Fire Temple

This posting is a continuation of the Citadel of Glory discussion.

Having now read much of A. J. Carnoy’s Paradise of the East — Paradise of the West, which I received due to the graciousness of Dr. Josef Chytry at the University of California, I can now speak a little more confidently about Carnoy’s Kár-i-farn conjecture.

One interesting point that Carnoy makes is that the place name “Califerne” in the Song of Roland may have been a hybridization of the construct Kár-i-farn and the theocratic title Caliph. What Carnoy does not discuss is the possibility that the word Kár as spoken by an Arab may have sounded much like “Kál” to an early Frenchman, whose deep ‘r’ and ‘l’ sounds were perhaps quite unlike the sharp, shallow ‘r’ and ‘l’ of an Arab or a Persian. Carnoy’s Kár-i-farn could have very easily been modified by the French without any hybridization whatsoever.

Unfortunately, Carnoy does not appear to claim that he had ever read of the construct Kár-i-farn; rather, he appears to argue that the construct was probably used because it appears to be an obvious construction:

Il serait naturel que les légendes concernant les feux divins, les paradis sur les montagnes, les oiseaux merveilleux qui les gardaient ou les transportaient se soient localisées sur la montagne de Kár ou de Kár-í-farn (“Kár du farnah”) comme on a dû l’appeler.

Here’s my rough translation:

It would be natural that the legends concerning divine fires, the paradises on the mountains, and the marvellous birds which kept them or transported them were located on the mountain of Kár or Kár-i-farn (”Kár of the farnah”) as one had to call it.

Carnoy does not appear to provide any evidence that anyone ever actually used the construct, so we must continue to wait for it to appear. Let’s not hold our breath.

That said, I happen to believe that the construct Kár-i-farn is even more likely than Carnoy contends. In my town, there is something called a fire temple. To be precise, it is called a “Dar-e-Mehr” (or Dar-i-Mihr), from the Farsi for “House of Fire” or “House of Light” (I say “Farsi” rather than “Persian” because the term has obvious Arabic influence). I find it quite noteworthy that Dar-i-Mihr can easily be translated to Kár-i-farn. Mihr and farn(ah), do, after all, carry quite compatible meanings. The actual fire in the district of Kár was even called Farnbag, roughly meaning “Light of God”. As for Dar and Kár, the former is an Arabic word for “house”, and the latter appears to be a Persian root that derives from the Sumerian word for “fort”, and appears to have evolved into a more general meaning akin to “edifice”.

Carnoy appears to think that the construct Kár-i-farn would derive from the name of the district Kár, but it seems to me that the inverse would be more likely: could Kár-i-farn have once been used as a term for “fire temple”?

… And regardless of etymology, wouldn’t Karefarnah be an appropriate name for the Golden State? “Land of Sun Worshippers?” “Temple of Fire”?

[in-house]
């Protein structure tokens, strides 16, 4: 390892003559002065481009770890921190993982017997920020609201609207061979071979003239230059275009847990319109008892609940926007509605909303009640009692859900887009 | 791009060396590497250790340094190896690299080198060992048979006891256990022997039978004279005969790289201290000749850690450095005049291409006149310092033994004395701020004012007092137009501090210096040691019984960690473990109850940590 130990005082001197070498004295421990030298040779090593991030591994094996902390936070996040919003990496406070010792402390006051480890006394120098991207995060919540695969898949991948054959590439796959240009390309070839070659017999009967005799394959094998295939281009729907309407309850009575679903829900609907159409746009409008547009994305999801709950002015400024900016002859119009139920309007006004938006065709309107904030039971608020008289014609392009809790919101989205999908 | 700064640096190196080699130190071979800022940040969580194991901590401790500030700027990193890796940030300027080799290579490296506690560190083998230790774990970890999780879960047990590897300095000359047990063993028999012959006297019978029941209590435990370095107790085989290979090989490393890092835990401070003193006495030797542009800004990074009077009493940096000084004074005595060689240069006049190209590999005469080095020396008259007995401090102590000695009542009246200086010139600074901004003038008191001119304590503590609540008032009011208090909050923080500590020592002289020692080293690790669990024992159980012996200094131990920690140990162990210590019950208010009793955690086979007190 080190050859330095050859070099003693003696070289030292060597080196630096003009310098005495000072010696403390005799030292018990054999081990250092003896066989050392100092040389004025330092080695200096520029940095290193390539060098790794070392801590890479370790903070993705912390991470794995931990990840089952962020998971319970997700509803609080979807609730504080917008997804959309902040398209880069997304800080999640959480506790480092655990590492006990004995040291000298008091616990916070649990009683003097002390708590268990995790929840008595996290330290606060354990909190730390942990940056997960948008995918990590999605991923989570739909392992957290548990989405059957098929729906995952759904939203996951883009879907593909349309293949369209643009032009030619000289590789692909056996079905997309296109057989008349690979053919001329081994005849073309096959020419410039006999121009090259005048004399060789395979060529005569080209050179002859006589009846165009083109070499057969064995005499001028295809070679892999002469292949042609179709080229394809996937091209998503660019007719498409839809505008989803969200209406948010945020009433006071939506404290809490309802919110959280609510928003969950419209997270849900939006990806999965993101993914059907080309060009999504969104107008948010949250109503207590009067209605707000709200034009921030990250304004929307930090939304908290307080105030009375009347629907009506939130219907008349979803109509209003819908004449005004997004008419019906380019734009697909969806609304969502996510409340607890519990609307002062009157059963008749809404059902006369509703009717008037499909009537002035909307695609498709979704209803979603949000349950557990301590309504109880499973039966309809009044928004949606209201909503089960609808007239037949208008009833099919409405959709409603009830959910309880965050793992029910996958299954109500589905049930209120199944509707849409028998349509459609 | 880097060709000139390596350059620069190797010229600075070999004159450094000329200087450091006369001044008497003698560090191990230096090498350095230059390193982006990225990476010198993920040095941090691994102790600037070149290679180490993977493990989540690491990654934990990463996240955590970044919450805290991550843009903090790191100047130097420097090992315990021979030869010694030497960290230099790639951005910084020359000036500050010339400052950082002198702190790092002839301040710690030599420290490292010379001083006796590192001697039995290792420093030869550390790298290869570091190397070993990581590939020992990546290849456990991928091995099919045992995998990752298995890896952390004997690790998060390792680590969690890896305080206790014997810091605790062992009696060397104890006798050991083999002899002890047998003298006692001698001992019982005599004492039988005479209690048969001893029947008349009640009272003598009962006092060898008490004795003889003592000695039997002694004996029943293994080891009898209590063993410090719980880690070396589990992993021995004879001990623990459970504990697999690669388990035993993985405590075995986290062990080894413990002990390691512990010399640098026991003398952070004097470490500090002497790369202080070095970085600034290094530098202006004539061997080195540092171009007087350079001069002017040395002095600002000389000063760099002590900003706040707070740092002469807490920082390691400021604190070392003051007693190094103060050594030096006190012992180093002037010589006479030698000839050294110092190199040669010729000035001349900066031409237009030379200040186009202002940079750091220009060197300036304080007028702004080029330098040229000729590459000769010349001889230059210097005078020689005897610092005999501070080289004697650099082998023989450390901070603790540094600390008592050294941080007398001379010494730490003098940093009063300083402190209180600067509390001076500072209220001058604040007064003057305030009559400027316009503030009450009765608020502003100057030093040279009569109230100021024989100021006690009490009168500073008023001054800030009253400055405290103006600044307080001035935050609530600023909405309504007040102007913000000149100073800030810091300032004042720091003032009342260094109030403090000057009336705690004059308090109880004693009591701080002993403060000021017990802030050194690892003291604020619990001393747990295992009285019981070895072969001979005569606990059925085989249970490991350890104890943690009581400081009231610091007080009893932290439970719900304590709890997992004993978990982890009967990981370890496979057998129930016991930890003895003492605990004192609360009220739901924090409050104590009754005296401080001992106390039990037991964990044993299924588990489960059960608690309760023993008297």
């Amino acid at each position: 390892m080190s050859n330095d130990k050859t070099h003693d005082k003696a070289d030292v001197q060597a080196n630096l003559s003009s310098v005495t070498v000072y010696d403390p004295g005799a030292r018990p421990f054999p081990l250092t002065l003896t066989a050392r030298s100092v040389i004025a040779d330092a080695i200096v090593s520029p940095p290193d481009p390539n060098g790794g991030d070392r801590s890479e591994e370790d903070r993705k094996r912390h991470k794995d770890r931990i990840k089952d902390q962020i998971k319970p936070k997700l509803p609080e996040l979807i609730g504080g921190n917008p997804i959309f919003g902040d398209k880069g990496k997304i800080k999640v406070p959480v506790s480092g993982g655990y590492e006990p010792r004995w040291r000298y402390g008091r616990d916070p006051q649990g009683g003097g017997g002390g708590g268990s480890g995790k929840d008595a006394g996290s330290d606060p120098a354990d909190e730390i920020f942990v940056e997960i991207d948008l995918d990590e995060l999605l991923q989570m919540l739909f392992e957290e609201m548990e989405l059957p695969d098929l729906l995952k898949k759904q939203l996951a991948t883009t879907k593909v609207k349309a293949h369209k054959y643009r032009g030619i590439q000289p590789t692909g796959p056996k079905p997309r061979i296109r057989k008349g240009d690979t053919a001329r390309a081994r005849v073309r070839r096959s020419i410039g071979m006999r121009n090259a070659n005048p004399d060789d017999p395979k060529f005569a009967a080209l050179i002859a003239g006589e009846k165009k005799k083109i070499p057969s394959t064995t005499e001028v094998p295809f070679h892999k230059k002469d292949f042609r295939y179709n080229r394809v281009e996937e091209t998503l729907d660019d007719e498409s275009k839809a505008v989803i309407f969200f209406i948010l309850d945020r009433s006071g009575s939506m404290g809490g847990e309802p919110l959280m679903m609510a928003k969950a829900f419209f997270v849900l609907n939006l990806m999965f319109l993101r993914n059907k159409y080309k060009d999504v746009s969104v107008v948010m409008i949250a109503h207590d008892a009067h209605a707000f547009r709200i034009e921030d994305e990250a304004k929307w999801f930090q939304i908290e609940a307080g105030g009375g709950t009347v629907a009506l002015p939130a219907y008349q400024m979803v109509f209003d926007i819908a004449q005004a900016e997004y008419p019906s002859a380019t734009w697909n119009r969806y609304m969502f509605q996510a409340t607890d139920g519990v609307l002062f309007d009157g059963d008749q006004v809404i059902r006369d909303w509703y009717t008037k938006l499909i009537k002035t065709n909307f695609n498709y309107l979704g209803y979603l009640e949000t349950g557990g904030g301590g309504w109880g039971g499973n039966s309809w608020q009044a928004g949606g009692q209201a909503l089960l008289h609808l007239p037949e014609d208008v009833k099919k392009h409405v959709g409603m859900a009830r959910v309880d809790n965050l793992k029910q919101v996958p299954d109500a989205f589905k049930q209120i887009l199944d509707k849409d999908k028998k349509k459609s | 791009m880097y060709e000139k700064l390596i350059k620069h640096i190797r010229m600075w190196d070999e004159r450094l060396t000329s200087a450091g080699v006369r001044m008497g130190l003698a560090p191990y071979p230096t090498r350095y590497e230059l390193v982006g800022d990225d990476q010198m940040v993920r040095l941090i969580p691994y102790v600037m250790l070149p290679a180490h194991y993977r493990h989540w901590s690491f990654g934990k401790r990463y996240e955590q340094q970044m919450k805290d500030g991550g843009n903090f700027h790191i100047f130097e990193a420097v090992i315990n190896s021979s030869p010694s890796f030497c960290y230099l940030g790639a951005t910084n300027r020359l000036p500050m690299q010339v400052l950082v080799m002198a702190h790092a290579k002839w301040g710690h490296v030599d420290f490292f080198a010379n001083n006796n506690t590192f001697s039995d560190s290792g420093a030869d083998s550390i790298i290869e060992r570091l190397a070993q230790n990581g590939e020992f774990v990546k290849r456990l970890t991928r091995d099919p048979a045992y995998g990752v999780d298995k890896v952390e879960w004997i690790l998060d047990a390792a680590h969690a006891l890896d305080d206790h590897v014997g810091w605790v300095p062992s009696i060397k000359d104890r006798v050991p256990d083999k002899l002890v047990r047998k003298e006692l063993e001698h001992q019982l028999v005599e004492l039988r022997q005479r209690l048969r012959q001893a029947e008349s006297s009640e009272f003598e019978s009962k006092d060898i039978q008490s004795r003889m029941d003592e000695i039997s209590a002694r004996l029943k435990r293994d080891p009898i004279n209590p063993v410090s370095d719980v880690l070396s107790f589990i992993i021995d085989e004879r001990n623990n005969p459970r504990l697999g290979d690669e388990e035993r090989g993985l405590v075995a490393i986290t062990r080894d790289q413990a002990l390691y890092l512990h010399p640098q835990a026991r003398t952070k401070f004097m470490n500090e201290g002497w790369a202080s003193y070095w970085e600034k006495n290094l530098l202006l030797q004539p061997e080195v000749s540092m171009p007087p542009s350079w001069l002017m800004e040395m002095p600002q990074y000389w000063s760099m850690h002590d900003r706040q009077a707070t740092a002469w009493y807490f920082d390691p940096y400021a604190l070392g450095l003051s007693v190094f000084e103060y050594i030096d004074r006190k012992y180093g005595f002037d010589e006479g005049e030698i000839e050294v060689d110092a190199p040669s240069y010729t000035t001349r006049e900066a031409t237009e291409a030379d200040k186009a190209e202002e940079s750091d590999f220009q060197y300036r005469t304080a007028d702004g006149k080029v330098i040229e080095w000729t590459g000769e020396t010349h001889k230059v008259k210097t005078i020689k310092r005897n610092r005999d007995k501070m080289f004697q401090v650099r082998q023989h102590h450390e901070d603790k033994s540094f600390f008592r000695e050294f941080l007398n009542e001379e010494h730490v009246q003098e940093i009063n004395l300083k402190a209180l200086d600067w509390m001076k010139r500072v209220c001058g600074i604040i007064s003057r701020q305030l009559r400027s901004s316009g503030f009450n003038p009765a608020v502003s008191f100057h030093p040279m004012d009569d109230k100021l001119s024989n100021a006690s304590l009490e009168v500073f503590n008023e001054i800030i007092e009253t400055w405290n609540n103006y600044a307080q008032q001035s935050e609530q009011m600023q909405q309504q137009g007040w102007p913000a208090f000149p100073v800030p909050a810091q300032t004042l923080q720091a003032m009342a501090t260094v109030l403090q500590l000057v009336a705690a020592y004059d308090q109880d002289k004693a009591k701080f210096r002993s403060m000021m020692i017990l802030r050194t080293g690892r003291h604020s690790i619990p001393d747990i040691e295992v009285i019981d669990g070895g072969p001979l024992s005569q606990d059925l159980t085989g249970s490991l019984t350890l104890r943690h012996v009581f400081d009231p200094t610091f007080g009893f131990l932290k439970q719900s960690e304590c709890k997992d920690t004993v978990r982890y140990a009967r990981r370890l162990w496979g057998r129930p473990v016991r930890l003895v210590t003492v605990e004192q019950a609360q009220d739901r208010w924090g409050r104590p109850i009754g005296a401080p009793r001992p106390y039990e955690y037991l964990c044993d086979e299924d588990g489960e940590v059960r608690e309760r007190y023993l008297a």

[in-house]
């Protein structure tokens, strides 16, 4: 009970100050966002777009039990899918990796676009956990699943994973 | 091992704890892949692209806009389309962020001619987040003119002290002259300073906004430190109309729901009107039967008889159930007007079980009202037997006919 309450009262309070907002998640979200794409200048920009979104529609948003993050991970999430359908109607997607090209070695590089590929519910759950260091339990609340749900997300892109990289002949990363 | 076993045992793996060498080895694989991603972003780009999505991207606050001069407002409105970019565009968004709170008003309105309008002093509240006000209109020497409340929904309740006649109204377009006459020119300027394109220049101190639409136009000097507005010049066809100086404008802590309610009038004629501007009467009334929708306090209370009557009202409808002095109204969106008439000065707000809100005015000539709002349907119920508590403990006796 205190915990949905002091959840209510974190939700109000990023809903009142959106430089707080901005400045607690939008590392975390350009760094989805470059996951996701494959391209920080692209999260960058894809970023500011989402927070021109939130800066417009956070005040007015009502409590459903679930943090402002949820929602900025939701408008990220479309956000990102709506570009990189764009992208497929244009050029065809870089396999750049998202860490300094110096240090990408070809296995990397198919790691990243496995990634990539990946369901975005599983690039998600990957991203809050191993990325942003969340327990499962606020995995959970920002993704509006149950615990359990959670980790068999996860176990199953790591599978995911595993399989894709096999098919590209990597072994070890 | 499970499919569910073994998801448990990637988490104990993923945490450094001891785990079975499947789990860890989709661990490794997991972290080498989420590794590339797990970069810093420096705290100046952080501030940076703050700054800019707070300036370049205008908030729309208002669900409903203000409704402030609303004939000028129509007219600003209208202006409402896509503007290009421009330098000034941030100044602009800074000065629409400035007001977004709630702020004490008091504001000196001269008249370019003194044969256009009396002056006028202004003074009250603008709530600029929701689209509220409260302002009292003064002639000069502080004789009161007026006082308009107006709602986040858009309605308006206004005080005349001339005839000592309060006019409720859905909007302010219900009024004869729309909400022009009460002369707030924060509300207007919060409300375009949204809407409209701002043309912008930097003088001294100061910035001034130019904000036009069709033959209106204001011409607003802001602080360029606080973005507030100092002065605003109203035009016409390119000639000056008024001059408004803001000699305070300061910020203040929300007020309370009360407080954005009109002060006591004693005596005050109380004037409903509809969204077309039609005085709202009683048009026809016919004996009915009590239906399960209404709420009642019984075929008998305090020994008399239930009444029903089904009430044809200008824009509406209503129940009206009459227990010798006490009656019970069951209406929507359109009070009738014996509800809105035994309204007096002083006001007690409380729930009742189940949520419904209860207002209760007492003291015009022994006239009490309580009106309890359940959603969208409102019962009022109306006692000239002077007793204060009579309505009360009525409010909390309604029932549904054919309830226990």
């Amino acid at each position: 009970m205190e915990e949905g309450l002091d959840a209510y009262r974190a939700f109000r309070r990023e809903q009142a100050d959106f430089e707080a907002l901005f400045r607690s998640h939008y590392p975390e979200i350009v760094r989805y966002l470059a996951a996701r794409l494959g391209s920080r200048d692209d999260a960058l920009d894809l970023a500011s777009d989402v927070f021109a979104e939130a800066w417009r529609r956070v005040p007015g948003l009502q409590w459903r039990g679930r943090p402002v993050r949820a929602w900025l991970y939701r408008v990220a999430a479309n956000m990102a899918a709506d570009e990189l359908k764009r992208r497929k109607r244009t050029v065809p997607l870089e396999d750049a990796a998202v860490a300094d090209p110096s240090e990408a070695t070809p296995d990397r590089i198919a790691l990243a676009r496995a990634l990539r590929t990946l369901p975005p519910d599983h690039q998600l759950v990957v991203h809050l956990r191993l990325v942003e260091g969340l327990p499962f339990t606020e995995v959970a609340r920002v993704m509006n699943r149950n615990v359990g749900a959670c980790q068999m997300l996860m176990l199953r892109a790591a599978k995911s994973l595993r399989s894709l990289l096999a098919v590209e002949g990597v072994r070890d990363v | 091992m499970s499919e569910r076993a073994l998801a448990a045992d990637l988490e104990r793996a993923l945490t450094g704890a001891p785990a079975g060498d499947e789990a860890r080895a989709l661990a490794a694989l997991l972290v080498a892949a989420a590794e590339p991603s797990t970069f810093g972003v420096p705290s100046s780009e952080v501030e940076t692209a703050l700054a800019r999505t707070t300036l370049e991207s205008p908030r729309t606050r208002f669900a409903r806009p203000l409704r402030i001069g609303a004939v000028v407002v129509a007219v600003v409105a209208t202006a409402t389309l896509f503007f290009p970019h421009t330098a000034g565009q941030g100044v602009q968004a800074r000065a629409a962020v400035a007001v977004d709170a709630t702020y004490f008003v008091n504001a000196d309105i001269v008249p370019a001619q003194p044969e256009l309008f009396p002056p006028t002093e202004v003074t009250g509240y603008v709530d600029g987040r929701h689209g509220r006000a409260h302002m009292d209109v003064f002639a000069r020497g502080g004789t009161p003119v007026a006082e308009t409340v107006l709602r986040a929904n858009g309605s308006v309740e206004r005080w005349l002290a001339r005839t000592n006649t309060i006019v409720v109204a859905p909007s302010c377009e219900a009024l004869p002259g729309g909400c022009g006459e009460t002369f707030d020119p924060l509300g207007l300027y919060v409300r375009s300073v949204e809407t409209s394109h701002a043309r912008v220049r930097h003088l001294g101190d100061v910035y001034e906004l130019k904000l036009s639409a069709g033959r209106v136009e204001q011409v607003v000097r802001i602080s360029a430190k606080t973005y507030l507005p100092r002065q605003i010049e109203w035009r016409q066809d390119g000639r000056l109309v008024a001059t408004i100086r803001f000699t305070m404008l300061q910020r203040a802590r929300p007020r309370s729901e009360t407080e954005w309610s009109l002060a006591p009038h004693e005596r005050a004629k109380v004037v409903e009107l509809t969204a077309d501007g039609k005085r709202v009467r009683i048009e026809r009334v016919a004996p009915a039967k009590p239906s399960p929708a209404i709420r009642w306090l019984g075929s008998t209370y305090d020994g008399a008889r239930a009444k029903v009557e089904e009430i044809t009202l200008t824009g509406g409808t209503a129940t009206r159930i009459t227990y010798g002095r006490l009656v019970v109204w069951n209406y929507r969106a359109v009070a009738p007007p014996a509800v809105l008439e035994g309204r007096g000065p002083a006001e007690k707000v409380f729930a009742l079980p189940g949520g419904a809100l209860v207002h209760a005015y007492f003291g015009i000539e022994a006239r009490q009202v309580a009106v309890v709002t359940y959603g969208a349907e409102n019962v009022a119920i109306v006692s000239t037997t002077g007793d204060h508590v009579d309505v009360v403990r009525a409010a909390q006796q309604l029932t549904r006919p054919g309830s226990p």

Citadel of Glory

The name “California” appears to go back far beyond Montalvo’s Las Sergas de Esplandian. This should not surprise us, for Montalvo’s novel implied that the name was well-known when it was published ca. 1510. The word apparently occurred in the 11th Century epic poem the Song of Roland, at a point in the poem where a Christian army had just been defeated by a Muslim army. In the poem, California was spelled “Califerne”, but that spelling may reflect poetic license, as it occurs at the end of a rhyming stanza. The following citation is provided to illustrate the rhyme:

Morz est mis nies, ki tant me fist cunquere
Encuntre mei revelerunt li Seisne,
E Hungre e Bugre e tante gent averse,
Romain, Puillain et tuit icil de Palerne
E cil d’Affrike e cil de Califerne.

Lynn Townsend White Jr., a California historian, made the following observation about the legendary country of Califerne:

To them [the Spanish conquistadores] California was a land of Orient with fantastic attributes which have been somewhat clarified by a learned authority on Iranian mythology, A. J. Carnoy. Califerne, he asserts, is the Persian Kar-i-farn, “Mountain of Paradise.” On this mountain dwelt enormous birds, half eagle and half lion, in the West generally called griffins.

I have not read Carnoy, nor have I ever heard of Kar-i-farn in any other connection, so I must remain skeptical, but I can put its constituent words together. For me, Kar-i-farn does not translate to “mountain of paradise,” but rather something like “citadel of glory”. Perhaps that’s close enough.

To be more specific …

The word “kar” means something akin to “edifice” in Persian. The same word in Sumerian and Assyrian meant “fortification” or perhaps “citadel”. One may wonder how “kar” could morph to “kal”, and one would be justified, but consider that the Arabic word for fortress or citadel is “qal`ah”.

The word “farn” or “farnah” is an old form of the Persian word “farr” or “farrah”, which means “glory”, as in the glory of God, or the divine splendor of the sun.

It is no surprise to hear griffins spoken of in connection with ancient Persia. The guardians of the Persian Empire were great statues of griffins called “Homa”, sometimes referred to as the “Guardians of the Light”. It would make sense for these “Guardians of Light” to inhabit a “Citadel of Glory”, but I have not yet been able to corroborate Carnoy’s account.

Was California named after a heavenly paradise out of an ancient Persian myth? Is the California condor thus related to the Homa of ancient Persia through legend and myth? The jury is still out, and may remain out for some time.